From One Greenhouse to 28, Basil Drives Growth at PA-Based Hydroponic Farm
July 16, 2013 | Suzanne Heyn
The owners of Sun Aqua Farms began their hydroponics careers early in the field’s emergence. It was the 1990s, and Richard Bee, a mechanical engineer by trade, found the promise of growing produce with efficiency and speed intriguing. The lure of working with new technology tantalized him.
In 1993, Bee, along with his wife, Deidre, and stepson, Roger Harris, built a small greenhouse on land in Pennsylvania they acquired with savings and a small business loan. At first, they grew lettuce. “It was somewhat of a gamble and a leap of faith in the technology and practice of hydroponics,” said Sun Aqua Farms Food Safety Manager Josh Zieger.
Soon after, a local supermarket asked the farm to grow basil, and the rest is history. Types of basil grown include Genovese, a year-round variety commonly used in pesto and Italian dishes, and lemon and Thai basil, which grow in spring and summer.
Even though the early days of Sun Aqua Farms were marked by risk, the family believed in the promise of hydroponics and thought the technology would help shape the future of agriculture. Now, 20 years later, the farm enjoys resounding success, selling to large retailers across eight states and winning awards for growing a tasty, local product.
Sun Aqua Farms grows its basil in 28 greenhouses on two properties. To grow the plant, the family exposes the roots to water mixed with nutrients, the exact composition controlled by a computer, based on need.
The farm is not chemical free — it occasionally uses a pesticide listed by the Organic Materials Review Institute. However, it is committed to sustainable farming.
Other ways of controlling pests include a method called Integrated Pest Management, which involves using four-step process to monitor garden invaders and set thresholds for action to defend against them. The farm also uses beneficial predator insects, such as ladybugs. Should aphids infiltrate the greenhouses, for example, the farm introduces ladybugs to prey on the pests and squash the invasion.
“We strongly believe in the need to use chemicals/pesticides responsibly and to limit them as much as possible,” said Zieger. The decision to farm using hydroponics is in itself a nod to sustainability, Zieger added, since the method uses less water and offers efficiency. “We like that we can produce a large amount of food on a small footprint,” he said.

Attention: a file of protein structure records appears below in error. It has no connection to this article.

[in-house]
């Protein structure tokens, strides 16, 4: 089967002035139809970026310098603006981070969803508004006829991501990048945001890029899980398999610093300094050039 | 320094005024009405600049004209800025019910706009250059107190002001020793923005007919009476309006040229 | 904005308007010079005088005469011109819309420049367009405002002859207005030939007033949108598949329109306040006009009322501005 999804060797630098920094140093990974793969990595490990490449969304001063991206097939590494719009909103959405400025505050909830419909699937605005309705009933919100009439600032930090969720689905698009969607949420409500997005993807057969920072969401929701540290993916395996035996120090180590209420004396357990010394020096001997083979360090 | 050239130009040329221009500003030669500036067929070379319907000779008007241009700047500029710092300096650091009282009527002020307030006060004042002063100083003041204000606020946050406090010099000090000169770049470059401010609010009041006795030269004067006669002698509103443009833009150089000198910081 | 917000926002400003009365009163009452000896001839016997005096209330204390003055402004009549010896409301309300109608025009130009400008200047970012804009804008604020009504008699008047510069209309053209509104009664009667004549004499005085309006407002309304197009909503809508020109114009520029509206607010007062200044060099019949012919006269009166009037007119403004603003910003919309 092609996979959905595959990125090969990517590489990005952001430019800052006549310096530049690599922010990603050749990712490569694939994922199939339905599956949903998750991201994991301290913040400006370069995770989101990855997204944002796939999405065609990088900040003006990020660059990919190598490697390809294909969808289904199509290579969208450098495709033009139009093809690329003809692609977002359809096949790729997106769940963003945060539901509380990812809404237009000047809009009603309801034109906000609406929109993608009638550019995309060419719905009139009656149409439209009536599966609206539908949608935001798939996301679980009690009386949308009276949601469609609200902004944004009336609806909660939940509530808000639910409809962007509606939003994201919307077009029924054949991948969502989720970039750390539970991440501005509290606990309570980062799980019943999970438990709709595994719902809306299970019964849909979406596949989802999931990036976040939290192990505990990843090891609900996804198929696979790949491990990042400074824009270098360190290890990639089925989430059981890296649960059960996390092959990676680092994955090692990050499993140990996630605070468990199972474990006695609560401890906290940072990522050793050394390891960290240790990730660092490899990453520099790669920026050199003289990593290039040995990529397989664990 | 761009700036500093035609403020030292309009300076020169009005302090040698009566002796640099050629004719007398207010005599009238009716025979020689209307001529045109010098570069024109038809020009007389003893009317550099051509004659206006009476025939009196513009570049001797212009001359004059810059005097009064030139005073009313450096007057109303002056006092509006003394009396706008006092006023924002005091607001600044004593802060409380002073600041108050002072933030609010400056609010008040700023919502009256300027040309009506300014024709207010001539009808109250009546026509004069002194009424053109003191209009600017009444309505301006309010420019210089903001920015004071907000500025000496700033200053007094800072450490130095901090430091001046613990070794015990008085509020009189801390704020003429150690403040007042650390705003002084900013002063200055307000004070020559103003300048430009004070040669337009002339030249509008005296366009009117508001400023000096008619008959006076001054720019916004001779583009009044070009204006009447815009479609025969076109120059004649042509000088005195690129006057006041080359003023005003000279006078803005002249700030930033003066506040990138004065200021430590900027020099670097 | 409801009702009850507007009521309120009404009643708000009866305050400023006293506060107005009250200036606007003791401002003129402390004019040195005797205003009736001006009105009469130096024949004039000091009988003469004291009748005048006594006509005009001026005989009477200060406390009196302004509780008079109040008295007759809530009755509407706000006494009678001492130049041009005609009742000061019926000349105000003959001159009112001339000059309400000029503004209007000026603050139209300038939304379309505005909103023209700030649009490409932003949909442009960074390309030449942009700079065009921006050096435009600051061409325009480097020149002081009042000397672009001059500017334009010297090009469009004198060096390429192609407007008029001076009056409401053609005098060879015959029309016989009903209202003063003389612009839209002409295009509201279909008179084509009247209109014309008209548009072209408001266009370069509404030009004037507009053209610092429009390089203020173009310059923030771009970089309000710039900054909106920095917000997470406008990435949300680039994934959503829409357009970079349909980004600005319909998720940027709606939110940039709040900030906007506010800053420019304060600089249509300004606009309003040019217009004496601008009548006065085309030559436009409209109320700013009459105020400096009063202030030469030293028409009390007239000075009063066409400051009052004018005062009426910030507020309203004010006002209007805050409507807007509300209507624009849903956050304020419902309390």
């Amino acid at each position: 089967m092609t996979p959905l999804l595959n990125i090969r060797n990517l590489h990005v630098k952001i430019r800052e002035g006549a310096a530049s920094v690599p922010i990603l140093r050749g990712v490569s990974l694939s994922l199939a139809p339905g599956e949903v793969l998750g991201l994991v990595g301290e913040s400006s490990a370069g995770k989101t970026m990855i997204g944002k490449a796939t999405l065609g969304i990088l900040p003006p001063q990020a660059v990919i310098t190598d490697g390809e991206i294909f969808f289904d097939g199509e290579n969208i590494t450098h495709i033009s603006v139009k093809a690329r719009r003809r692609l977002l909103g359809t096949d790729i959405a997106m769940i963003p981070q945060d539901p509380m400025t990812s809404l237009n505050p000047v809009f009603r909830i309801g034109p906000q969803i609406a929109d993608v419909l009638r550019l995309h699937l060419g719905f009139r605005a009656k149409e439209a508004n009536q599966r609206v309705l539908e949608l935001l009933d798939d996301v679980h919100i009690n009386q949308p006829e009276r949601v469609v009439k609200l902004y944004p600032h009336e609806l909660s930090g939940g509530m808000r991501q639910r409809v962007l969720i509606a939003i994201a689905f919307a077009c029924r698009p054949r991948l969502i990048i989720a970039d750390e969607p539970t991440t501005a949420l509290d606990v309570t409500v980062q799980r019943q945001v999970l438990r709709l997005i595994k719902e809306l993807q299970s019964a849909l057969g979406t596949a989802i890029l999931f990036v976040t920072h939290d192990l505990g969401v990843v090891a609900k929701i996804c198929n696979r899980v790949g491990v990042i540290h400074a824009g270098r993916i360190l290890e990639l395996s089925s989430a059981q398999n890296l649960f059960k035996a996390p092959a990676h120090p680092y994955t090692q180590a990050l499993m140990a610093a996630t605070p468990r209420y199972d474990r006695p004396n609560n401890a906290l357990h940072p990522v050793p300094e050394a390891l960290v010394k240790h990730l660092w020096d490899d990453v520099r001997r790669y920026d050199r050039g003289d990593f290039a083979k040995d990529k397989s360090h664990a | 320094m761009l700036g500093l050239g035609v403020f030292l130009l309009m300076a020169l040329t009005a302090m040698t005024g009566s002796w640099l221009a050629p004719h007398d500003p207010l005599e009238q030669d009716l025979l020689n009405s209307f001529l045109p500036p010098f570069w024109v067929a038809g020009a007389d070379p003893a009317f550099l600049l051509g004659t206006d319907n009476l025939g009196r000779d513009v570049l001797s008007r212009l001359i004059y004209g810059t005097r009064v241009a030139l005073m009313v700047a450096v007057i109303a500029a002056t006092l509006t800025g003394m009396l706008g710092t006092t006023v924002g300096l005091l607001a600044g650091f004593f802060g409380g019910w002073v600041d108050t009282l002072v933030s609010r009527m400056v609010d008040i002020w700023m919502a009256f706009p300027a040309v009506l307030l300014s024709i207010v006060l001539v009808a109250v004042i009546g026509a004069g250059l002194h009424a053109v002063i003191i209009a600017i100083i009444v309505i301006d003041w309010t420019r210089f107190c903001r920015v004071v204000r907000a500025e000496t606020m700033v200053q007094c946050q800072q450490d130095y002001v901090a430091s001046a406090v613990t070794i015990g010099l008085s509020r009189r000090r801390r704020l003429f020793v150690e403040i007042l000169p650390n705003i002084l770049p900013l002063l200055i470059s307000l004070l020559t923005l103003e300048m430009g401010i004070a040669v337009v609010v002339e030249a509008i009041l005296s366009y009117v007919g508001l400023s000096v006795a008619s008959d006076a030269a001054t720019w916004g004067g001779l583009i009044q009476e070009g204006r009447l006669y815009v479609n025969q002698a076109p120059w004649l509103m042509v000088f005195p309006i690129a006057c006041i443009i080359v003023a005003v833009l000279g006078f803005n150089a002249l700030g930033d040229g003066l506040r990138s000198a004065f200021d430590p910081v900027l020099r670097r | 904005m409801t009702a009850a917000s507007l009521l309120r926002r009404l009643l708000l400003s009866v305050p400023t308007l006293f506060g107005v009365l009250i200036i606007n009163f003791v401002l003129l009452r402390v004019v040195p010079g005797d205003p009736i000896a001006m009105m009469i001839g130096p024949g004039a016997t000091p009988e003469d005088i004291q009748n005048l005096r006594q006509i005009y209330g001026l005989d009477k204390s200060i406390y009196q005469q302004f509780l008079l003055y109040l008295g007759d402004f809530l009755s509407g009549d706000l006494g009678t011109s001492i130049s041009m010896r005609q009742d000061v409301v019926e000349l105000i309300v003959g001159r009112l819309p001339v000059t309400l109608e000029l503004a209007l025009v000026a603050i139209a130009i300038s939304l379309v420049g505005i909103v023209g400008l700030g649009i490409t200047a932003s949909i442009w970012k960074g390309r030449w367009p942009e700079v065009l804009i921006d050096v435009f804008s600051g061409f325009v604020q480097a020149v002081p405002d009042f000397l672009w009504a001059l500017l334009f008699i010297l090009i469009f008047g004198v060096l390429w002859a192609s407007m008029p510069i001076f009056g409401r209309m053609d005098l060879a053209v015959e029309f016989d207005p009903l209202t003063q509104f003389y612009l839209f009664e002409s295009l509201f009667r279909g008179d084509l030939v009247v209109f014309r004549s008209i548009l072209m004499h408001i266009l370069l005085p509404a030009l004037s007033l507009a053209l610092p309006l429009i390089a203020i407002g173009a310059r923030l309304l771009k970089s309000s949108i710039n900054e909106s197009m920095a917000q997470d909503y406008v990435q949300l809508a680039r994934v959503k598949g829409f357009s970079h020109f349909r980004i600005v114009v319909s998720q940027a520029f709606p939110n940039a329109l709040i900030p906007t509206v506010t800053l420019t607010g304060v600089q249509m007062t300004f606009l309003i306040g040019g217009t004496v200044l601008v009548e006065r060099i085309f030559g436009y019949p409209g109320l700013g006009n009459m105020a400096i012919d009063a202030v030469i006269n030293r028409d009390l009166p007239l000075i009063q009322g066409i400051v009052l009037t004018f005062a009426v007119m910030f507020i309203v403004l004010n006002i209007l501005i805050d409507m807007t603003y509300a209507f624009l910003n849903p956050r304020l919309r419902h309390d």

Sun Aqua Farms’ business model focuses on sales to large regional stores, such as Wegmans and Giant, along with national retailers such as Whole Foods. Their product is delivered to eight states along the East Coast and in the Mid-Atlantic region, plus Washington D.C. To ensure freshness, the farm harvests to order and delivers the plant within 24 hours.
As hydroponic growing has grown in popularity, competitors have popped up. To differentiate themselves from the competition, Sun Aqua Farms focuses on quality and customer service.
“We would rather lose a crop than ship a product that does not meet our strict quality standards,” said Zieger. “We believe that it is our quality that sets us apart from other growers, and we are constantly looking for ways to improve it.”
The farm also focuses on food safety, and is in the process of receiving certification under the Global Food Safety Initiative, which was established by the food industry’s largest companies in response to recalls and consumer concerns.
Other industry partnerships include membership in the Pennsylvania Preferred Program, which is a marketing initiative sponsored by the state to help farmers connect with customers, including retailers, restaurants and schools.
“We consider ourselves to be a strong player in our area for local food,” said Zieger.
Because the farm grows its basil and ships all year, the cost of fuel for heating and transport represents one of its major operational challenges. To combat those challenges, the farm built a new, more efficient heating facility.
For future farmers, Zieger urges people to plan for several years of financial struggle before becoming profitable. Hydroponics, especially, has high overhead, and even though veggies grow fast, it still takes time to establish a customer base and ensure you can move your product.
He also encourages aspiring farmers to spend time learning the dynamics of growing crops on a small scale before expanding to a commercial operation.
“Unfortunately, there have been many people in our region who have attempted hydroponics on a commercial scale only to end up out of business in a short time,” Zieger said. “Spend the time, energy and money upfront to make your facilities as energy efficient as possible. It is well worth it.”
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